Talkative Parents a Key Factor in Children’s Language Development

A major new study finds that socioeconomic status and gender don't play roles in language development, but adult talk does

Two parents and two young children sit together on a sofa, laughing about what they are seeing on a digital tablet.

(Adobe Stock)

The amount of adult talk that children hear might be a significant factor in their own development of language skills, according to a major new study.

Published recently in the Proceedings of the National Academy of Sciences, the study involved the analysis of more than 40,000 hours of child-centered audio as families went about their day, capturing the heard and produced speech of 1,001 children, ages 2-48 months, from 12 countries, six continents, and contexts ranging from cities to farms.

“It’s noteworthy because it’s one of the first studies to include such a large sample size from different parts of the world who speak different languages,” says Nairán Ramírez-Esparza, an associate professor and director of social psychology in UConn’s psychological sciences department, one of the researchers who worked on the study, which was led by Harvard University’s Elika Bergelson.

Each of the children wore a small recorder, called a LENA, tucked into the pocket of a child-sized T-shirt that collected information about when adults were talking to the infants and children. The sophisticated device excluded periods of silence and background noise like from a television, explains Ramírez-Esparza.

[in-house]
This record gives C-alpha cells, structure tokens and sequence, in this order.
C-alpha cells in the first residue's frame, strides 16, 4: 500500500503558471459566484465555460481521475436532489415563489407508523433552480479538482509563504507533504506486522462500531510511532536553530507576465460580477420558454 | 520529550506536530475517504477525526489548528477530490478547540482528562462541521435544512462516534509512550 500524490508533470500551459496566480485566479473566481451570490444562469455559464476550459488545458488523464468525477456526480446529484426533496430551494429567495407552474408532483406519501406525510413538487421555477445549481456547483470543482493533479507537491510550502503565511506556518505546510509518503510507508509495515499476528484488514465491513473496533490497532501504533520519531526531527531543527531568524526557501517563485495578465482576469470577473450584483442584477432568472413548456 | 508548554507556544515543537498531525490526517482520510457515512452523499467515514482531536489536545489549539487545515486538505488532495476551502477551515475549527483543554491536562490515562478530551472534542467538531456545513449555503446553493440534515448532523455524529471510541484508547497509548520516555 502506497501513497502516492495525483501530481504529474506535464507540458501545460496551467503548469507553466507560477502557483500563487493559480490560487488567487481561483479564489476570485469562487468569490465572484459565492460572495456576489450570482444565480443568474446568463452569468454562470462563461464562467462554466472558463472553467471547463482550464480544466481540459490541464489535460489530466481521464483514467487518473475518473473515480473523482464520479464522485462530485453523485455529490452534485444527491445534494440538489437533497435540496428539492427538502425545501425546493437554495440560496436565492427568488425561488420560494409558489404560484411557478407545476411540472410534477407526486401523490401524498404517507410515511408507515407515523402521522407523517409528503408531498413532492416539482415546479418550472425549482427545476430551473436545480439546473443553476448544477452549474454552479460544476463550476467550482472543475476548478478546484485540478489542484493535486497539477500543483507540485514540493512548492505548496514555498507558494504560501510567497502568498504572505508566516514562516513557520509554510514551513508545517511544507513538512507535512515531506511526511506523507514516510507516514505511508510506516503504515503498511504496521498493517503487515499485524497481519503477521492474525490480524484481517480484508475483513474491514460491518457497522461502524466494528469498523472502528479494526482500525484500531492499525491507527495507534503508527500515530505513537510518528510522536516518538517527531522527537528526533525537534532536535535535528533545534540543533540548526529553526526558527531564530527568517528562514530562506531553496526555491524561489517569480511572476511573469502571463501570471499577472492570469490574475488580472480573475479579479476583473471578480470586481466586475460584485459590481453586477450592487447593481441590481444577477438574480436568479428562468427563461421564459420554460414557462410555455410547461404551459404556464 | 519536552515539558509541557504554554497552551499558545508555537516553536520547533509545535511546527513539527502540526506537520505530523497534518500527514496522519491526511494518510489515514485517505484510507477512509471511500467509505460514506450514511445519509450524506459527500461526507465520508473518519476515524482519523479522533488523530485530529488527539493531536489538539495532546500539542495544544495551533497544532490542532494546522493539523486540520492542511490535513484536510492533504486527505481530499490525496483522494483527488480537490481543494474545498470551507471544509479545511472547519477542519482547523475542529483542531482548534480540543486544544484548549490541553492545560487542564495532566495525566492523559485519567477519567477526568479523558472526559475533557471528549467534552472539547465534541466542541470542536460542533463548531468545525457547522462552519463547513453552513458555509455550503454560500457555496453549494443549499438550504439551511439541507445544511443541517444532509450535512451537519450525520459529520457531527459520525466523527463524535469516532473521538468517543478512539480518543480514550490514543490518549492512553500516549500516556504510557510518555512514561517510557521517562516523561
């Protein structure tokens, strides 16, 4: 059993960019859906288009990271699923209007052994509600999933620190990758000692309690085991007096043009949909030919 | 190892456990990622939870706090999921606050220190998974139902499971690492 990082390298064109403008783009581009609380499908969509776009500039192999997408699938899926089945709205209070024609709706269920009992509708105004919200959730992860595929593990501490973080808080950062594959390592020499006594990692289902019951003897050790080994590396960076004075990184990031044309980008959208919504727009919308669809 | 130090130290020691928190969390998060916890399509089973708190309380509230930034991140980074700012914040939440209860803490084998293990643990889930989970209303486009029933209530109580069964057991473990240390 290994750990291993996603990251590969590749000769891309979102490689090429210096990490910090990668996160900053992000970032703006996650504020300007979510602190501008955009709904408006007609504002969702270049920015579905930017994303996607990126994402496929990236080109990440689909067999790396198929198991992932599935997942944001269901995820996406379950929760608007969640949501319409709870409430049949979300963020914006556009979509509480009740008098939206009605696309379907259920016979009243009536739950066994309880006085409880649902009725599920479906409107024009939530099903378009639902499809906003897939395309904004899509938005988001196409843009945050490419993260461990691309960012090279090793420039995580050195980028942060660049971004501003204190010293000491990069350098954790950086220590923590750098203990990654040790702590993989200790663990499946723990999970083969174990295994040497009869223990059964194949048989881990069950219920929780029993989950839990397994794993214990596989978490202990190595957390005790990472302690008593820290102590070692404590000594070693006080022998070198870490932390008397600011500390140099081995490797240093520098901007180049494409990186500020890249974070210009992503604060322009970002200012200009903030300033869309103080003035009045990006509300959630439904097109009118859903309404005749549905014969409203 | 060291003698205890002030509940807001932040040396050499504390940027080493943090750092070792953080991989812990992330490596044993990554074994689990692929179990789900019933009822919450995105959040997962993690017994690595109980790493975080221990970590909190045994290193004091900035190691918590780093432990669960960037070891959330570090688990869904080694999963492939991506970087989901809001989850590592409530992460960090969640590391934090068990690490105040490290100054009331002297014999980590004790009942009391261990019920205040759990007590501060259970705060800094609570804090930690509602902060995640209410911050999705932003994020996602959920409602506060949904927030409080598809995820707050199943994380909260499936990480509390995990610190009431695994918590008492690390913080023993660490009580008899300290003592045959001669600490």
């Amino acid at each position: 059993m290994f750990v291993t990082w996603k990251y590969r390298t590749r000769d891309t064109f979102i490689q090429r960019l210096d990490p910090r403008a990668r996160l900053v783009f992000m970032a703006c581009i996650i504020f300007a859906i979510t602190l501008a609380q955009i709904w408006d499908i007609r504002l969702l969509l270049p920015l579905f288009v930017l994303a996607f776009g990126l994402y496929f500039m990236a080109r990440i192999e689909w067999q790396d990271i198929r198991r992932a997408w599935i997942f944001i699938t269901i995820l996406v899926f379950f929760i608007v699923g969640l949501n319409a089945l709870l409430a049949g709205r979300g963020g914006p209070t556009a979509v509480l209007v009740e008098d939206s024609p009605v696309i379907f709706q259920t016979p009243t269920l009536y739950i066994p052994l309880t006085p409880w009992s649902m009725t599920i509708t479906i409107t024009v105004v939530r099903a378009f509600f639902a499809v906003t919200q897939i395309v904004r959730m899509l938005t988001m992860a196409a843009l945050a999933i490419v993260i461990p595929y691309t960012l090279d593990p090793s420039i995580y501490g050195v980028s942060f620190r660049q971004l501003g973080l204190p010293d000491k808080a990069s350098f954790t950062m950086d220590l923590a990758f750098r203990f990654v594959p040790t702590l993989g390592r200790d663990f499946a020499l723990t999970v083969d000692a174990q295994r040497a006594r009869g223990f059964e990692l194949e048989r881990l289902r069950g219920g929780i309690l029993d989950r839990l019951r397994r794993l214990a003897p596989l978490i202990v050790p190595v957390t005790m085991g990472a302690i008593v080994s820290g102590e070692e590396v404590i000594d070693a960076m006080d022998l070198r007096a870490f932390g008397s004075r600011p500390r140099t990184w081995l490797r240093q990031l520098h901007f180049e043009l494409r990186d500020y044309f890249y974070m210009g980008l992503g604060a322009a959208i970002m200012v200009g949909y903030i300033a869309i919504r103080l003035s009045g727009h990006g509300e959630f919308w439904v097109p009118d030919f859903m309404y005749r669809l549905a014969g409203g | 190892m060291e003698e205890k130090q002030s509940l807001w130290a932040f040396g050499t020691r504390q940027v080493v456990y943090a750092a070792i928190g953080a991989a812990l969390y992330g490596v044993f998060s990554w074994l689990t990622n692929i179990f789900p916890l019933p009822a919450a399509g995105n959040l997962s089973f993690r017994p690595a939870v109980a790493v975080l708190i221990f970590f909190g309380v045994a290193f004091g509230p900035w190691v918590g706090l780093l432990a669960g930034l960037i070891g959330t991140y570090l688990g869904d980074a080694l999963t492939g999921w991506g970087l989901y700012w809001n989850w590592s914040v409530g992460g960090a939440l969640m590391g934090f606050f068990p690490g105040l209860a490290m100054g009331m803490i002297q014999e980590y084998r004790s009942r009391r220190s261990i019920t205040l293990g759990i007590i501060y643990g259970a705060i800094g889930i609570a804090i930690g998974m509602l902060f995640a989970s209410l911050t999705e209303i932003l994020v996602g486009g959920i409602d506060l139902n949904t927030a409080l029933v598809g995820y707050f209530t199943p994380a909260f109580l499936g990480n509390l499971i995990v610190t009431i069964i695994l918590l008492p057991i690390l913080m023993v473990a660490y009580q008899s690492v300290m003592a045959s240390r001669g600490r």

Contrary to their expectations, the researchers found that socioeconomic status, gender, and multilingualism did not predict children’s speech production. But, as expected, child speech production was predicted by age and whether a child had a language-relevant clinical risk or diagnosis. The amount of adult speech a child heard also emerged as a significant additional factor: for every 100 adult vocalizations per hour, the researchers found, children produced 27 additional vocalizations of their own.

In other words, the more an adult talks to a child, the more a child responds.

Ramírez-Esparza’s own research looks at bilingual families and has found the more parents speak Spanish, the more children do; the same is true for English. Consequently, vocabulary is enhanced in whichever language is most often spoken.

She says it’s interesting that this new study takes her research a step further and concludes definitively that language skills are better with adult conversation no matter the language.

Bilingual parents should not be worried about stunting their children’s language acquisition if they’re switching between two languages, she stresses.

“The takeaway from this research, especially for new parents, is that it doesn’t matter what kind of speech or language you use when talking to your infants,” Ramírez-Esparza says. “It doesn’t matter the kind of stories or level of detail. You can talk about anything. Just talking to them is going to be useful in getting them to start talking.”